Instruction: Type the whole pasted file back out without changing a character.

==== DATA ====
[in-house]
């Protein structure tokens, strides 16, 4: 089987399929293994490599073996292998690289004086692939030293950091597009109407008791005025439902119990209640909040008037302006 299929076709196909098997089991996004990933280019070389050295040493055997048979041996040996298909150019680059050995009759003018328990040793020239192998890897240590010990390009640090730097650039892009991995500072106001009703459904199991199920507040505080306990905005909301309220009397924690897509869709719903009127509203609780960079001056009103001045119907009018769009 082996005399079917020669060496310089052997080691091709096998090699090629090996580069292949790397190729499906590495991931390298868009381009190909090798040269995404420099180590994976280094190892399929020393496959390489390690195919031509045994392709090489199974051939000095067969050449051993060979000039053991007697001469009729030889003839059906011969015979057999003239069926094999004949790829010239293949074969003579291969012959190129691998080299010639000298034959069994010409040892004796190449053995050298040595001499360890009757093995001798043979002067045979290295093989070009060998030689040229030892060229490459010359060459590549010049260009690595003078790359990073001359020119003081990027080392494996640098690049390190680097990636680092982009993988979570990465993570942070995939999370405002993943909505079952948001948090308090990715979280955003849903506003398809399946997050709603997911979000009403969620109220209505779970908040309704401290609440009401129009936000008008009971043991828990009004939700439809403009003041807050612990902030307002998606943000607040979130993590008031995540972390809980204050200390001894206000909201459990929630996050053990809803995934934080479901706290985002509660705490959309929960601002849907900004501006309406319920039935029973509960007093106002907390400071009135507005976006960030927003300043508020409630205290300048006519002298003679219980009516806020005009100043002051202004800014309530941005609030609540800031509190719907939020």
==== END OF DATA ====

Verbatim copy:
[in-house]
């Protein structure tokens, strides 16, 4: 089987399929293994490599073996292998690289004086692939030293950091597009109407008791005025439902119990209640909040008037302006 299929076709196909098997089991996004990933280019070389050295040493055997048979041996040996298909150019680059050995009759003018328990040793020239192998890897240590010990390009640090730097650039892009991995500072106001009703459904199991199920507040505080306990905005909301309220009397924690897509869709719903009127509203609780960079001056009103001045119907009018769009 082996005399079917020669060496310089052997080691091709096998090699090629090996580069292949790397190729499906590495991931390298868009381009190909090798040269995404420099180590994976280094190892399929020393496959390489390690195919031509045994392709090489199974051939000095067969050449051993060979000039053991007697001469009729030889003839059906011969015979057999003239069926094999004949790829010239293949074969003579291969012959190129691998080299010639000298034959069994010409040892004796190449053995050298040595001499360890009757093995001798043979002067045979290295093989070009060998030689040229030892060229490459010359060459590549010049260009690595003078790359990073001359020119003081990027080392494996640098690049390190680097990636680092982009993988979570990465993570942070995939999370405002993943909505079952948001948090308090990715979280955003849903506003398809399946997050709603997911979000009403969620109220209505779970908040309704401290609440009401129009936000008008009971043991828990009004939700439809403009003041807050612990902030307002998606943000607040979130993590008031995540972390809980204050200390001894206000909201459990929630996050053990809803995934934080479901706290985002509660705490959309929960601002849907900004501006309406319920039935029973509960007093106002907390400071009135507005976006960030927003300043508020409630205290300048006519002298003679219980009516806020005009100043002051202004800014309530941005609030609540800031509190719907939020």